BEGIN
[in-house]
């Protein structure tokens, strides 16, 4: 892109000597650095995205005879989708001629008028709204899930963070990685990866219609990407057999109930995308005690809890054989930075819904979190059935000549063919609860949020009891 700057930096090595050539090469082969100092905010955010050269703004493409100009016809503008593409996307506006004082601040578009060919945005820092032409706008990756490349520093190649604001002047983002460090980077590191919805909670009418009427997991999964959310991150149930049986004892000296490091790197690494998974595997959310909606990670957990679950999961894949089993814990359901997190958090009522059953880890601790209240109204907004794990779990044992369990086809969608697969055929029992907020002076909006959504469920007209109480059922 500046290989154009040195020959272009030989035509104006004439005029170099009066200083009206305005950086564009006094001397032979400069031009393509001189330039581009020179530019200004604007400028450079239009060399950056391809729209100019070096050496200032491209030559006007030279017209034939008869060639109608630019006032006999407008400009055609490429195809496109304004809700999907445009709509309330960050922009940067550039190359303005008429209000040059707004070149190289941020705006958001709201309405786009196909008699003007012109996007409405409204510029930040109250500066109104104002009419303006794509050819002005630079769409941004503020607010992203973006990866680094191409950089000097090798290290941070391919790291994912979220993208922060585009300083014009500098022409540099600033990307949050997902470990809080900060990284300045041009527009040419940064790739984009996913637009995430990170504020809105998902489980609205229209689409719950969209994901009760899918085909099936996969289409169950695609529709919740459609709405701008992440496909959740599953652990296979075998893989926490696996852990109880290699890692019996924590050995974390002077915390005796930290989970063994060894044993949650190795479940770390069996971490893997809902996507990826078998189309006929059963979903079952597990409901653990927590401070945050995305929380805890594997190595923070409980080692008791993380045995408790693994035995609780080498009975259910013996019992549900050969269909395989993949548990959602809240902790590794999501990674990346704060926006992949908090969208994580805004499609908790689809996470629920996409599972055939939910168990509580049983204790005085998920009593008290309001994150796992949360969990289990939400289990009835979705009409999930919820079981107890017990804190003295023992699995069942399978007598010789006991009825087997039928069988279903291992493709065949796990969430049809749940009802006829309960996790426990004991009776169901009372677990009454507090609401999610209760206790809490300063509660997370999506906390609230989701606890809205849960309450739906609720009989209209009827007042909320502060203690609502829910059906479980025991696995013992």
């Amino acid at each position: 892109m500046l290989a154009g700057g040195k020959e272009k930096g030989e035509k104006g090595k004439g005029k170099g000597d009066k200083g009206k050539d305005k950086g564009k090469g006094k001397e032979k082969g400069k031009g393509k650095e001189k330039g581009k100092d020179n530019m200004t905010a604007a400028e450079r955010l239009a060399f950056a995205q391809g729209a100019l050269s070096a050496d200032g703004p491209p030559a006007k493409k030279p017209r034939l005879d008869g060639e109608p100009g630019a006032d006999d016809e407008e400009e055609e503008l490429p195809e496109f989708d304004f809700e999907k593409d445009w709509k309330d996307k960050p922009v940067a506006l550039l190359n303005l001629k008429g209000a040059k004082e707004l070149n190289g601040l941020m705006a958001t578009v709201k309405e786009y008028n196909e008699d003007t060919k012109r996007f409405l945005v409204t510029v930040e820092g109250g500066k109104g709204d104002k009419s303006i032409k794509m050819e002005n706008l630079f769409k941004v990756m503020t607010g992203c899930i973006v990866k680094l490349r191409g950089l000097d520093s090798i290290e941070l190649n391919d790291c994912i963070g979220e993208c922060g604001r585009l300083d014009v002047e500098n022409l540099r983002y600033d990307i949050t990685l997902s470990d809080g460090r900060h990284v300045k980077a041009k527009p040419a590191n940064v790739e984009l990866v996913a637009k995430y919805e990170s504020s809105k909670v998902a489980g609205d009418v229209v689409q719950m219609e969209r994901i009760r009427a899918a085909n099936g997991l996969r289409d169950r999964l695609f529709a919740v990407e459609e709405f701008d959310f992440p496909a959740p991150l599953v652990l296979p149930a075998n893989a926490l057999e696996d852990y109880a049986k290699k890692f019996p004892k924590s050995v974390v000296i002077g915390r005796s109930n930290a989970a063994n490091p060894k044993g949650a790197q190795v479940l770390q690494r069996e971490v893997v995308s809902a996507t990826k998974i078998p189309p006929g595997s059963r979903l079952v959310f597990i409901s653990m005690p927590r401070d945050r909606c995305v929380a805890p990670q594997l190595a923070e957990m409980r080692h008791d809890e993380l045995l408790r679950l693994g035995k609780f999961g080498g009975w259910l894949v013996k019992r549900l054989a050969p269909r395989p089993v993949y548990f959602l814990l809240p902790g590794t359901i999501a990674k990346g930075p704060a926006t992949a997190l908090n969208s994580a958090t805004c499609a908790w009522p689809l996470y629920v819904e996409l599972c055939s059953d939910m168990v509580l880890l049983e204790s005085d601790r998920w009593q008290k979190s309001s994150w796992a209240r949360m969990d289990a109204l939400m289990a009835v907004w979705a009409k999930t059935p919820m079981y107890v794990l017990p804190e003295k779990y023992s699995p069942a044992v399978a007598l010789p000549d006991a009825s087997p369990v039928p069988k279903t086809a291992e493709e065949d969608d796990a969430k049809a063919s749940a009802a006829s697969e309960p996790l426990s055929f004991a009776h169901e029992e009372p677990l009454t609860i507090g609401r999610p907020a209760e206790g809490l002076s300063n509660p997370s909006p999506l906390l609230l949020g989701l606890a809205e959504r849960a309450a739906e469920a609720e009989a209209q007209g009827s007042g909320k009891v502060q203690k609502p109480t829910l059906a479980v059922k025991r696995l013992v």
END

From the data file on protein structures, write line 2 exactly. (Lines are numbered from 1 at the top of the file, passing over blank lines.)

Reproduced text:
């Protein structure tokens, strides 16, 4: 892109000597650095995205005879989708001629008028709204899930963070990685990866219609990407057999109930995308005690809890054989930075819904979190059935000549063919609860949020009891 700057930096090595050539090469082969100092905010955010050269703004493409100009016809503008593409996307506006004082601040578009060919945005820092032409706008990756490349520093190649604001002047983002460090980077590191919805909670009418009427997991999964959310991150149930049986004892000296490091790197690494998974595997959310909606990670957990679950999961894949089993814990359901997190958090009522059953880890601790209240109204907004794990779990044992369990086809969608697969055929029992907020002076909006959504469920007209109480059922 500046290989154009040195020959272009030989035509104006004439005029170099009066200083009206305005950086564009006094001397032979400069031009393509001189330039581009020179530019200004604007400028450079239009060399950056391809729209100019070096050496200032491209030559006007030279017209034939008869060639109608630019006032006999407008400009055609490429195809496109304004809700999907445009709509309330960050922009940067550039190359303005008429209000040059707004070149190289941020705006958001709201309405786009196909008699003007012109996007409405409204510029930040109250500066109104104002009419303006794509050819002005630079769409941004503020607010992203973006990866680094191409950089000097090798290290941070391919790291994912979220993208922060585009300083014009500098022409540099600033990307949050997902470990809080900060990284300045041009527009040419940064790739984009996913637009995430990170504020809105998902489980609205229209689409719950969209994901009760899918085909099936996969289409169950695609529709919740459609709405701008992440496909959740599953652990296979075998893989926490696996852990109880290699890692019996924590050995974390002077915390005796930290989970063994060894044993949650190795479940770390069996971490893997809902996507990826078998189309006929059963979903079952597990409901653990927590401070945050995305929380805890594997190595923070409980080692008791993380045995408790693994035995609780080498009975259910013996019992549900050969269909395989993949548990959602809240902790590794999501990674990346704060926006992949908090969208994580805004499609908790689809996470629920996409599972055939939910168990509580049983204790005085998920009593008290309001994150796992949360969990289990939400289990009835979705009409999930919820079981107890017990804190003295023992699995069942399978007598010789006991009825087997039928069988279903291992493709065949796990969430049809749940009802006829309960996790426990004991009776169901009372677990009454507090609401999610209760206790809490300063509660997370999506906390609230989701606890809205849960309450739906609720009989209209009827007042909320502060203690609502829910059906479980025991696995013992």